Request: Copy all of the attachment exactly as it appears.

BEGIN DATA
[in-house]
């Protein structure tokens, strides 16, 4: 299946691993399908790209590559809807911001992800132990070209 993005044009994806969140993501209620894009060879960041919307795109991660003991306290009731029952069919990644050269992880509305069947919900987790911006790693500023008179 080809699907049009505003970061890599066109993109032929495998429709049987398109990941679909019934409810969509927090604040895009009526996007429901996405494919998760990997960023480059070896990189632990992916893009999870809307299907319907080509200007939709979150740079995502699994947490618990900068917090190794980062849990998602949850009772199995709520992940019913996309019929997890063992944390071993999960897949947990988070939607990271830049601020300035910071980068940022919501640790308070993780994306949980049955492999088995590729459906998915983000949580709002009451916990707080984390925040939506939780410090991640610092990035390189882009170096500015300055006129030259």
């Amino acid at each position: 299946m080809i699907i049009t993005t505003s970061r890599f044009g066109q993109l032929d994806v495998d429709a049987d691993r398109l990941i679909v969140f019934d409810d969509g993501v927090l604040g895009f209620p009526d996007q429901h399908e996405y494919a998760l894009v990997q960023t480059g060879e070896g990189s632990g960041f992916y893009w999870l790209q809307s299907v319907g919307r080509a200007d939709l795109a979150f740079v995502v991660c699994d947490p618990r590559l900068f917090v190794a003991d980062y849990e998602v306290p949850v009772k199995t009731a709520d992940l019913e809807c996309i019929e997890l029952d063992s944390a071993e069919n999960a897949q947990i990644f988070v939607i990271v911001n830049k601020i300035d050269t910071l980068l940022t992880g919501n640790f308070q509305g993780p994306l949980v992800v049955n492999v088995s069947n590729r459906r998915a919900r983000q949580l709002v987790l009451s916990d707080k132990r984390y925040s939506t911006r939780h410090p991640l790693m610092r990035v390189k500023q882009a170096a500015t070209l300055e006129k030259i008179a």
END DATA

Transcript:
[in-house]
């Protein structure tokens, strides 16, 4: 299946691993399908790209590559809807911001992800132990070209 993005044009994806969140993501209620894009060879960041919307795109991660003991306290009731029952069919990644050269992880509305069947919900987790911006790693500023008179 080809699907049009505003970061890599066109993109032929495998429709049987398109990941679909019934409810969509927090604040895009009526996007429901996405494919998760990997960023480059070896990189632990992916893009999870809307299907319907080509200007939709979150740079995502699994947490618990900068917090190794980062849990998602949850009772199995709520992940019913996309019929997890063992944390071993999960897949947990988070939607990271830049601020300035910071980068940022919501640790308070993780994306949980049955492999088995590729459906998915983000949580709002009451916990707080984390925040939506939780410090991640610092990035390189882009170096500015300055006129030259």
């Amino acid at each position: 299946m080809i699907i049009t993005t505003s970061r890599f044009g066109q993109l032929d994806v495998d429709a049987d691993r398109l990941i679909v969140f019934d409810d969509g993501v927090l604040g895009f209620p009526d996007q429901h399908e996405y494919a998760l894009v990997q960023t480059g060879e070896g990189s632990g960041f992916y893009w999870l790209q809307s299907v319907g919307r080509a200007d939709l795109a979150f740079v995502v991660c699994d947490p618990r590559l900068f917090v190794a003991d980062y849990e998602v306290p949850v009772k199995t009731a709520d992940l019913e809807c996309i019929e997890l029952d063992s944390a071993e069919n999960a897949q947990i990644f988070v939607i990271v911001n830049k601020i300035d050269t910071l980068l940022t992880g919501n640790f308070q509305g993780p994306l949980v992800v049955n492999v088995s069947n590729r459906r998915a919900r983000q949580l709002v987790l009451s916990d707080k132990r984390y925040s939506t911006r939780h410090p991640l790693m610092r990035v390189k500023q882009a170096a500015t070209l300055e006129k030259i008179a």